One simply can't help but wonder, as Peter, just days later, sat around this fire on the beach of the Sea of Tiberias, if his mind was taken back to those previous burning embers and was reminded of the fact that he had denied this same Jesus with whom he now sat having breakfast. I believe he probably did, which made the upcoming dialogue with Jesus all the more emotionally and spiritually moving for Peter. It is also significant that the last meal he had shared with Jesus was the Passover meal on the night of His betrayal by Judas and arrest, a meal during which Jesus had informed Peter that he would deny Him; something that Peter vehemently asserted would never happen -- "Lord, with You I am ready to go both to prison and to death!" (Luke 22:33). All of these memories must have flooded into the heart and mind of Peter as he shared this meal with His Lord around this fire. He was thus primed for the upcoming dialogue with Jesus that would be one of the most dramatic of his life, and also determinative of his upcoming walk with the Lord.
The critical conversation begins thusly -- "So when they had finished breakfast, Jesus said to Simon Peter, 'Simon, son of John, do you love Me more than these?'" (John 21:15). This would be the first of three questions addressed to Peter, with a divine commission following each of Peter's responses. Some see the three questions as being very much intentional on the part of Jesus, and standing in direct contrast to the three denials of Peter around a previous fire. It is regarded by some commentators as constituting Peter's golden opportunity to recant each of his three previous denials by means of three affirmations, with the subsequent commissioning serving to restore Peter to his "rightful place as leader" over the other disciples. Or, so goes the theory of several major interpretive works, and especially of Roman Catholic scholars who needed some passage to show Peter to be specially forgiven and specially commissioned by Christ as THE shepherd over the church. They tend to believe they find that "restoration to primacy" here in this passage.
In the first question addressed to Peter there are several points of special interest that need to be examined. First, and certainly not without significance, is the fact that Jesus addresses Peter as "Simon, son of John." Indeed, this is how Jesus addresses him throughout this dialogue. Typically, throughout the gospel records, this disciple had been addressed by the Lord as PETER. Indeed, that name had been given to him by Jesus Himself (John 1:42). Following his affirmation, "Thou art the Christ, the Son of the living God" (Matt. 16:16), Jesus said, "Thou art PETER, and upon this rock I will build My church ... And I will give you the keys of the kingdom of heaven" (vs. 18-19). Again, the Roman Catholics interpret this to signify the church is built upon Peter, and to him is to be entrusted the "keys to the kingdom." Since he forfeited that right by his threefold denial, Jesus gave him the chance to regain the primacy over the church by a threefold confession. Again ... so goes the theory!
We won't attempt to go into detailed refutation of such a premise; it is beyond the scope of this current article. However, we simply observe that most scholars, myself included, believe it was upon the solid rock-like confession of this man as to who Christ Jesus was that the church would be established. Simon's faith and affirmation were firm as a rock. Thus, in the eyes of Christ, he was PETER (from a Greek word -- petros -- which simply meant "a rock or stone"). However, several days prior to this breakfast on the beach, Peter had NOT shown a rock-solid faith; indeed, he had denied Jesus Christ, not affirmed Him. Thus, I don't believe the significance would have been lost on this disciple when Jesus did NOT call him by the name "Peter," but rather returned to his prior name of "Simon, son of John." How this must have hurt like a dagger to the heart NOT to hear his Lord address him as "Peter." In a very real sense, it was a pointed challenge to his faith and devotion.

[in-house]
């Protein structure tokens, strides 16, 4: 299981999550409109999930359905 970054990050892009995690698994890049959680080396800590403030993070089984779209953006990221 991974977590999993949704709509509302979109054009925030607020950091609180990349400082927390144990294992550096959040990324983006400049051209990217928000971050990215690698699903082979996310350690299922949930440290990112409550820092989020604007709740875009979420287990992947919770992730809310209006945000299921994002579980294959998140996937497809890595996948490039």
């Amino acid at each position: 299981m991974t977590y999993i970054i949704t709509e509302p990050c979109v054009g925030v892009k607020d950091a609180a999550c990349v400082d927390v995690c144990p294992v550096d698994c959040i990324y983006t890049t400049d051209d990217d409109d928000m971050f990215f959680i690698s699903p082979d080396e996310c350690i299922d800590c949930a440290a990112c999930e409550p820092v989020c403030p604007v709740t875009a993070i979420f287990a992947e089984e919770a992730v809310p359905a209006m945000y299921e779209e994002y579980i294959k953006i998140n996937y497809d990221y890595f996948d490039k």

"Simon, son of John, do you love Me more than these?" (John 21:15). Second, there has been tremendous debate down through the centuries among biblical scholars as to the antecedent of the word "these." "Grammatically, the comparative adverb 'more' is followed by the ablative of comparison 'these'" (The Expositor's Bible Commentary, vol. 9, p. 201). In other words, Peter is clearly being challenged to make a comparison, and, subsequently, a decision. Our challenge, therefore, is to determine who or what Jesus had in mind when He asked Peter if he loved Him "more than these." Although there are a great many theories, some of which are rather bizarre, only two stand out as probable solutions:
In response to this first question by the Lord Jesus, the apostle Peter declared, "Yes, Lord; You know that I love You" (John 21:15). In the vast majority of our English translations we find both Jesus and Peter using the word "love." This is somewhat misleading, however, for Jesus uses the Greek word agapao, whereas Peter responds with the Greek word phileo. Although a few commentators insist that there is no significance to this fact, and that the two words should be regarded as completely synonymous in this context, nevertheless the vast majority of biblical and Greek scholars differ with that view, and they see something of significance here. W.E. Vine, for example, points out that there is a clear distinction between the two words, "and they are never used indiscriminately in the same passage" (Expository Dictionary of OT and NT Words). To perceive this spiritual significance in the passage before us, we need to perceive the distinction between the two Greek words.